The Shift from Quad to Cloud

Published by Brett Christie, PhD
on Feb 18, 2022

Two years ago, our day-to-day functioned on an entirely different scale. We were in person, constantly in community, and those expectations had existed for the better part of a century. Sure, technology swept in in the last two decades, swiftly shifting paradigms, but technology did not change how we gathered as a community. In fact, technology has enhanced community. It increased interconnectivity. However, since the pandemic, technology has indelibly altered routines and lives. It has changed how we function on a day to day, and that change may be permanent. Some say this shift was inevitable, and quarantine only sped it up. Nevertheless, our brains and bodies are continuing to adjust to new routines. Routines that may not always serve human needs for interpersonal and physical connection.

Today, I’ll highlight how the switch from Quad to Cloud came to be by walking readers through the minutiae of these shifts so we can see, together, how different the elements of our day-to-day and our community have become. But in order to depict the magnitude of these changes, we must look at the routines of students and faculty then and now.

In 2017, the average day of a college student looked like this:

Wakes up in their dorm room, immediately checks their phone for messages, emails, and scrolling social media. Perhaps they double-check their schedule, text a friend or use group chat to coordinate meetings for coffee, breakfast, or lunch. Alternatively, they agree to meet in the quad before class. The student gets ready, packs their bag with their computer, maybe some books or files they need, and walks out of their dorm. They pass roommates, suitemates, hallmates and work their way through a bustling campus. Maybe they pick up coffee and bump into friends, or wave to people, on their way to their first class.

In class, they sit next to students in the round or in rows. They raise their hands to ask questions. Teachers call on them. Communication flows: people speak over one another or have interesting conversations together. Between classes, students grab a bite with friends, go to the library, or the gym. They are walking. A lot! At the end of the day, they head back to their dorms, get some work done, spend time with friends, and go to sleep. Of course, many students are working or may be in care-giving roles that have certainly been impacted and play a significant part of their routine.

Now, in 2022, this is the average day in a student’s life:

They wake up, check devices, emails, social media, texts, schedule, and Canvas, or other e-learning modules, to see how their day will unfold. Maybe they make coffee or breakfast or have some free time to meet a friend before logging on. Next, they log on in the library, in a meeting room in their dorm, house, or bedroom.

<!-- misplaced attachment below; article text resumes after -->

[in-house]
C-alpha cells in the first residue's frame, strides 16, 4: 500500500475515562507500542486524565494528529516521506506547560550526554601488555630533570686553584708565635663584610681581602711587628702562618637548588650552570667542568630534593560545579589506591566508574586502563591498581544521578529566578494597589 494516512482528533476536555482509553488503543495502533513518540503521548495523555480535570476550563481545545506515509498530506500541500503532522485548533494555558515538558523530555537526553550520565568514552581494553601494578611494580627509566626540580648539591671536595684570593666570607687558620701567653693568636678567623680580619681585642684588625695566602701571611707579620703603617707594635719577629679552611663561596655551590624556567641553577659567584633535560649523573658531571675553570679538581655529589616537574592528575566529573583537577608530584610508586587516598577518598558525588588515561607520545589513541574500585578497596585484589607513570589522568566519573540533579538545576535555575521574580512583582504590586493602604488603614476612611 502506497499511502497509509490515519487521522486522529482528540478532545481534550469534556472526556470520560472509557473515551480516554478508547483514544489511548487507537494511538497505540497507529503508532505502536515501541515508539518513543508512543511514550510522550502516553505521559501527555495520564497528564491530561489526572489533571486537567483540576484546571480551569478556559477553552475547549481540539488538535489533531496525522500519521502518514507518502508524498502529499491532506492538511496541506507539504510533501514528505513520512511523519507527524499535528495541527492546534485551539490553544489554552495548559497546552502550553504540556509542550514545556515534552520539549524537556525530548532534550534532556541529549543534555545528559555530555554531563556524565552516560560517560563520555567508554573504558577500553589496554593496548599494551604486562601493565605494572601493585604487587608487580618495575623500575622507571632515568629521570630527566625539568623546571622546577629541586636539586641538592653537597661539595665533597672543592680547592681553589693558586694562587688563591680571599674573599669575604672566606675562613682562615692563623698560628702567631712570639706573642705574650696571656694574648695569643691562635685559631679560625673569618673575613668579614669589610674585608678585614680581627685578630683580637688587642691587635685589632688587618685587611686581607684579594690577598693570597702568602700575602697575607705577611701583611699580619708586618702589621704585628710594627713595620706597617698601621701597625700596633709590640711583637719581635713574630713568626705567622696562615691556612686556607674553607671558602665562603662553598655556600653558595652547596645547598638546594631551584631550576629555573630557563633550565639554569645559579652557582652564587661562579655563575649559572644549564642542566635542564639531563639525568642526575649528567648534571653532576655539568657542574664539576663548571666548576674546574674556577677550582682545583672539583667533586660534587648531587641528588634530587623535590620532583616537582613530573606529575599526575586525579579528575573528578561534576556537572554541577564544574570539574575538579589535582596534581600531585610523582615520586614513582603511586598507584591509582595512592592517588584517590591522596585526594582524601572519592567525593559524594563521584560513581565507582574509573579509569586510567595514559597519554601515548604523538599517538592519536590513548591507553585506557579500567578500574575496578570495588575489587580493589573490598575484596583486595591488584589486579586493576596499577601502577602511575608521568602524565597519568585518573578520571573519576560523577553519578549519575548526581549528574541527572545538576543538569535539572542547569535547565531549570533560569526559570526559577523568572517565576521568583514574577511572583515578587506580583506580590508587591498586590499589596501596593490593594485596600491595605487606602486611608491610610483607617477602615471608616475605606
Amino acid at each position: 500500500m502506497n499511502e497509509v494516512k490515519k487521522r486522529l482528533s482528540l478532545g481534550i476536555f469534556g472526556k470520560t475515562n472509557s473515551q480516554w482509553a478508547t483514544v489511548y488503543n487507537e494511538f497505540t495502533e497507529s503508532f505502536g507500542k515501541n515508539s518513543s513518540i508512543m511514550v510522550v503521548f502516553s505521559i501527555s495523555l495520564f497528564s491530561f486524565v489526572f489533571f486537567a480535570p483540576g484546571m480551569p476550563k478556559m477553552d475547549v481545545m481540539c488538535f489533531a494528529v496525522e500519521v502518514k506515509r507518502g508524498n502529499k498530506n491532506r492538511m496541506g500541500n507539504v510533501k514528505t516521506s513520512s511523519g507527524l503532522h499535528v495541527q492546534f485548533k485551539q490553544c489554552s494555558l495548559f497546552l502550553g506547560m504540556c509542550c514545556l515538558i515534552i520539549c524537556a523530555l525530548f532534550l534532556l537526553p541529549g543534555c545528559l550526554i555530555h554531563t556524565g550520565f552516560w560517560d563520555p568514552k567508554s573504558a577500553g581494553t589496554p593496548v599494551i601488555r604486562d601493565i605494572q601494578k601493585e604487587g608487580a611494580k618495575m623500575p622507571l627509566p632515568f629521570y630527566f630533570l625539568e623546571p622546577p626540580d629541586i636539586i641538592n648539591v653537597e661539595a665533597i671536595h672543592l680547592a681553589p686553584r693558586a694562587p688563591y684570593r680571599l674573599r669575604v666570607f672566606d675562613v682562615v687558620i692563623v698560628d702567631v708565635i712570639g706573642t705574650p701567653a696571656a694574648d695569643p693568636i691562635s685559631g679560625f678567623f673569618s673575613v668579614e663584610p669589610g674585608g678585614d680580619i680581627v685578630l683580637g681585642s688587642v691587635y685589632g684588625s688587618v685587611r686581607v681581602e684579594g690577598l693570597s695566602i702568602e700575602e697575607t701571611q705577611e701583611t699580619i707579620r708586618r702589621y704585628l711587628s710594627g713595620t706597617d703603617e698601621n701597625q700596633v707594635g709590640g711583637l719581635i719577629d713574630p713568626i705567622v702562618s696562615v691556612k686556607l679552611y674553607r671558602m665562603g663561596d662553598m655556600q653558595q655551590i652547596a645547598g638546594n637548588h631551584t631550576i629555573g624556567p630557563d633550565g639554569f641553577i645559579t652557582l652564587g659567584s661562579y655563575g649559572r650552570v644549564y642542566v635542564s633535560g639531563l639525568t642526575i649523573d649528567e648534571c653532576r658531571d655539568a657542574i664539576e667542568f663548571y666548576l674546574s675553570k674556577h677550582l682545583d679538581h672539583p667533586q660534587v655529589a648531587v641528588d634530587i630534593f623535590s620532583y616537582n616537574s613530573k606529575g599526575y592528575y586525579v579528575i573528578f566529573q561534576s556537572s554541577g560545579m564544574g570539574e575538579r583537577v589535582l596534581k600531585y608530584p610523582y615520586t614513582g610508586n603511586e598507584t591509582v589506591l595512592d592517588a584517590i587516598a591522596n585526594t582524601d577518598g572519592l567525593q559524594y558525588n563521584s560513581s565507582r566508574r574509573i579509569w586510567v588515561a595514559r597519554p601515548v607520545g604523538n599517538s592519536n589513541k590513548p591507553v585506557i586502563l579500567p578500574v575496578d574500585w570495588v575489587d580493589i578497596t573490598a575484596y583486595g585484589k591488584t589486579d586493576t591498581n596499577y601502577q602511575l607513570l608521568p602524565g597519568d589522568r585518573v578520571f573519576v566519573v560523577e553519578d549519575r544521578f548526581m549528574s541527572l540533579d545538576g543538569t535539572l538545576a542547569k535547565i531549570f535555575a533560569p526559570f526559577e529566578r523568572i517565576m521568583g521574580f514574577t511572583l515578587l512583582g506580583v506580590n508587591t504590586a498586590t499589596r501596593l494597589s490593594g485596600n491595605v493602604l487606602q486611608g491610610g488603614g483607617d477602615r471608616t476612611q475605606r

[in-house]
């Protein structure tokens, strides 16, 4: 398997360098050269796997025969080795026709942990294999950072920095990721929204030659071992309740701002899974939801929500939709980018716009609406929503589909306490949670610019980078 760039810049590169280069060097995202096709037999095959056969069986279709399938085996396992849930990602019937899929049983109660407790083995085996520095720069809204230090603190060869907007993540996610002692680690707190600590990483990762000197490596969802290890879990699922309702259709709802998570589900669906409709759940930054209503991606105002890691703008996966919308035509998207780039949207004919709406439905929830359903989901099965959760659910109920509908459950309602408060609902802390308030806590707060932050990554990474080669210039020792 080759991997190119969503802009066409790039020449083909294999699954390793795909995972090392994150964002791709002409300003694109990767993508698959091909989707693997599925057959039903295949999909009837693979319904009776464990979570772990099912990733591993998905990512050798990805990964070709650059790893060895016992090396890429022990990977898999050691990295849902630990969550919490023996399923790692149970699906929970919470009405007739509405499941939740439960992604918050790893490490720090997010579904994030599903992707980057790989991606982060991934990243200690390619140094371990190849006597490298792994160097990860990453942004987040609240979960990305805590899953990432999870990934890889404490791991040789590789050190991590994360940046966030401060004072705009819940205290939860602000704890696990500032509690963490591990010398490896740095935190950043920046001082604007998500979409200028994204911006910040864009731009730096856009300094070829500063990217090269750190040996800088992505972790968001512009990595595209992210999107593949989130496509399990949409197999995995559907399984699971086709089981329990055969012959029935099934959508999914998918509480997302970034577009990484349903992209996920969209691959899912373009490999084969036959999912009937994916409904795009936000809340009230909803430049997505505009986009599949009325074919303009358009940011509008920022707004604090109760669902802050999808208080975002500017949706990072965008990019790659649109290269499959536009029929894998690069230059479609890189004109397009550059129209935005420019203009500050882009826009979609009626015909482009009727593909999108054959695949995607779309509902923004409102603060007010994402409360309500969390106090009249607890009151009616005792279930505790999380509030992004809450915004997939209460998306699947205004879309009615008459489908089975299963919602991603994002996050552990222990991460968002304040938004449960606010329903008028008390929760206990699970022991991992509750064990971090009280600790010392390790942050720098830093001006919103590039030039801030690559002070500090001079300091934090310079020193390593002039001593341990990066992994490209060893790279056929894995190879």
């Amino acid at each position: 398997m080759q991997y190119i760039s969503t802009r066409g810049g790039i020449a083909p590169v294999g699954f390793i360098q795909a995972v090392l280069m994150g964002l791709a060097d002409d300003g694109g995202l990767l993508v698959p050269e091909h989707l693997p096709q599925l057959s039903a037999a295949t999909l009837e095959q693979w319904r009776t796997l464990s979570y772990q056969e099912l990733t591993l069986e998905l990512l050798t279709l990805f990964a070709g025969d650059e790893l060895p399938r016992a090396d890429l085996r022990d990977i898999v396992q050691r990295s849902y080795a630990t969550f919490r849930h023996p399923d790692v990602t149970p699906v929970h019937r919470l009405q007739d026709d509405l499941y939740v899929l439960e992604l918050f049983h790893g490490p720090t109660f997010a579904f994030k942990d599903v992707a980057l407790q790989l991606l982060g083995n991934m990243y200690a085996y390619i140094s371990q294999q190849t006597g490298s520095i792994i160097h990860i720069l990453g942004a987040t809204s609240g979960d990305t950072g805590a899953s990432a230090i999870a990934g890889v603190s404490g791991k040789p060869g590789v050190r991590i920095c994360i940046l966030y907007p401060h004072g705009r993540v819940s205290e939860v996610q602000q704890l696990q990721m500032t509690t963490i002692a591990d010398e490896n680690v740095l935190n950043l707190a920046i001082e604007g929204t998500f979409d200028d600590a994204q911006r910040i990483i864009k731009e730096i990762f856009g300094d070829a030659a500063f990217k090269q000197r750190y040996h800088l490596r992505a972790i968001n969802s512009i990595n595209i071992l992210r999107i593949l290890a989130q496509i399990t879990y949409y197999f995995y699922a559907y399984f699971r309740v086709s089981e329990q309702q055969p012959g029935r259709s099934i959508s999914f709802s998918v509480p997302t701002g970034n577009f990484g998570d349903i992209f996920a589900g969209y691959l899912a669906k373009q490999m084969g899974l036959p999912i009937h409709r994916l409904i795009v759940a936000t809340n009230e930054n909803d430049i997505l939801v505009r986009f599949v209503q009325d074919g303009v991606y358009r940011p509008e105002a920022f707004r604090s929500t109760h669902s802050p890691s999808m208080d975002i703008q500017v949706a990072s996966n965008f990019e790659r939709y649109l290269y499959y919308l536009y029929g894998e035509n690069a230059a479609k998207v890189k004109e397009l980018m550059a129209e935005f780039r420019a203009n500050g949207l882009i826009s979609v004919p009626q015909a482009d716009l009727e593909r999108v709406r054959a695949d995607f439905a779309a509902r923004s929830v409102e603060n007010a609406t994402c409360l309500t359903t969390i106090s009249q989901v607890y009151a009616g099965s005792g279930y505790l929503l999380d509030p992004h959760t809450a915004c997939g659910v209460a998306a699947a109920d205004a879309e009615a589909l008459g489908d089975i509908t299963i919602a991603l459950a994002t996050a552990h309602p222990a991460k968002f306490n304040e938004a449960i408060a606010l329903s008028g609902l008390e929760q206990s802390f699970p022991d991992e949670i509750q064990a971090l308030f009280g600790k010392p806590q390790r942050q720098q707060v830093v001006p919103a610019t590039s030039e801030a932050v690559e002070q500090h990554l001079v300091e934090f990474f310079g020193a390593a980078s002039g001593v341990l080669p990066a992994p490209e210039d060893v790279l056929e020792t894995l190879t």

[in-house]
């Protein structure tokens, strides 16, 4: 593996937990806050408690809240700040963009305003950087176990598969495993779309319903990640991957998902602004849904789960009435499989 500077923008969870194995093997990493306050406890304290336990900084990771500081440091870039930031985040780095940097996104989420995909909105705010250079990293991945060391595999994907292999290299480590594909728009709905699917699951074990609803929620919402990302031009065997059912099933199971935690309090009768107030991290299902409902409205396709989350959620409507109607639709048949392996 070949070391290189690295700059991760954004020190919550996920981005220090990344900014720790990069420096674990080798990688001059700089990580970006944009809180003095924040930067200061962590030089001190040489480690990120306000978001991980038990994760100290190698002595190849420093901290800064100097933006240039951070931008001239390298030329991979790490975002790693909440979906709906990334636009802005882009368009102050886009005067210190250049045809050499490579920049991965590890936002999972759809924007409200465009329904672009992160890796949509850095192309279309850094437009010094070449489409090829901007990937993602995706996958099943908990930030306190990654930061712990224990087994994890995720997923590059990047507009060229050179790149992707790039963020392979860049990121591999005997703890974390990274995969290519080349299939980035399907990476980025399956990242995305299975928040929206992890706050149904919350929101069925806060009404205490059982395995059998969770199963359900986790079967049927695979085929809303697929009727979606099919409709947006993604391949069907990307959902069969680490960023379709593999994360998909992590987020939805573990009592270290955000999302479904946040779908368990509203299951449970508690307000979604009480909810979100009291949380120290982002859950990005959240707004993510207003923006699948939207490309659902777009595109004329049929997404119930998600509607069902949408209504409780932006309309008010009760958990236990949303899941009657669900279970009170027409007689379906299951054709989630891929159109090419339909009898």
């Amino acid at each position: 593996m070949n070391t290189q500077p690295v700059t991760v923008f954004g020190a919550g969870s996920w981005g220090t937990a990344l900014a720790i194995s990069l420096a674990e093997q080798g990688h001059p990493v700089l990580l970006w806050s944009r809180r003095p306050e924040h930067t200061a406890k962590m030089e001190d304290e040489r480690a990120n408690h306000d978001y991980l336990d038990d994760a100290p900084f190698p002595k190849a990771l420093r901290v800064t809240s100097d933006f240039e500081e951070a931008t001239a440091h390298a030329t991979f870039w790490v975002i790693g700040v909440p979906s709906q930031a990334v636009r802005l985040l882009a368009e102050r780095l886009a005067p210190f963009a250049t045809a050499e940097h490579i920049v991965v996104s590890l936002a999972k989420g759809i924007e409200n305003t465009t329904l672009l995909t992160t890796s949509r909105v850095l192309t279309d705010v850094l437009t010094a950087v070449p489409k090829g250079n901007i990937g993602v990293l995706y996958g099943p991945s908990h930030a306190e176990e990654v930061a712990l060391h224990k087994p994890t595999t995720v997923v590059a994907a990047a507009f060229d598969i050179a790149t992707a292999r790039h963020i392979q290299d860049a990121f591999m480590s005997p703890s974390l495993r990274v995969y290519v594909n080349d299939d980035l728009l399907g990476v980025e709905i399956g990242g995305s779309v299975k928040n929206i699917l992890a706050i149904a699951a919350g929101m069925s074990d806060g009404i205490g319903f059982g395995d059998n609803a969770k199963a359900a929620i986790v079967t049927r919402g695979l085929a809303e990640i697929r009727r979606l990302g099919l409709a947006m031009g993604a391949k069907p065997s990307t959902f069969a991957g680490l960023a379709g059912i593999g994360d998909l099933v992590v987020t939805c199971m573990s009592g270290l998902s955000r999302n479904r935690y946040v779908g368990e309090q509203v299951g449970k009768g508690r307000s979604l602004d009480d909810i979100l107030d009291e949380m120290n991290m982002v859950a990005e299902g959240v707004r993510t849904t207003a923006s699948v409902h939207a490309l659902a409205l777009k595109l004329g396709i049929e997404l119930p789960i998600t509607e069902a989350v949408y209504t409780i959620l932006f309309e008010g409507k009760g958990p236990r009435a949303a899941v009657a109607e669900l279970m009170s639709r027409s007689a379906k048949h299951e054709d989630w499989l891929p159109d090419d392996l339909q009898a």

They attend a series of live online classes throughout the day. Instead of walking through a quad towards a classroom to gather in a row of chairs, they greet fellow students on a screen. Peer-to-peer learning is occuring on devices. Their new row of chairs is one of pixelated faces. Instead of bumping into friends or waving hello while they walk, they’re having side conversations with students via chat, in breakout rooms, or on text. Teachers call on them when they press a button to raise their hand. When class ends, they log off. Some students access the library’s online system to gather resources. All of their materials are now in the cloud. There’s less demand for the quad and other in-person gathering spaces for collaboration to occur.

The shift for instructors was equally extreme. In 2017, an instructor woke up, tended to family, dealt with personal realities of their morning, and made their way to campus. They worked on campus nine to five, or some range of full-time hours, and then headed home to grade papers and turn down for the evening. In 2017, an instructor put together a course to be taught in person. The materials they created were meant to be handed out in class or sent as PDFs for students to reference. Previously, teachers coordinated in-person office hours with students. They had committee meetings, department meetings, university research or scholarship work. Regardless of their role or tenure as faculty, they committed countless hours on campus.

In 2022, faculty are not just teachers. They’re content curators (Gonzalez, 2018), who create online courses that stimulate tired eyes from hours staring at technology. They are turning to instructional designer education to help them lead online learning communities. The quad used to be the hub. Now, the cloud is. A strong understanding of Purposeful Learning and online course development is vital, as new types of delivery, facilitation, collaboration, and connection emerges in education. For instructors and students alike, there are two paradoxical questions at hand. What have we given up? And what have we gained? In analyzing this shift, we can see how to make it more effective.

If we’re walking the quad much less due to our new blended in-person and online realities, what’s the path to making the most out of the cloud?

Institutions play an enormous role in enabling a more robust online ecosystem that supports teaching and learning success. They are the key to bolstering connection – rather than disconnection – between students and faculty. This trifecta must work in tandem to succeed.

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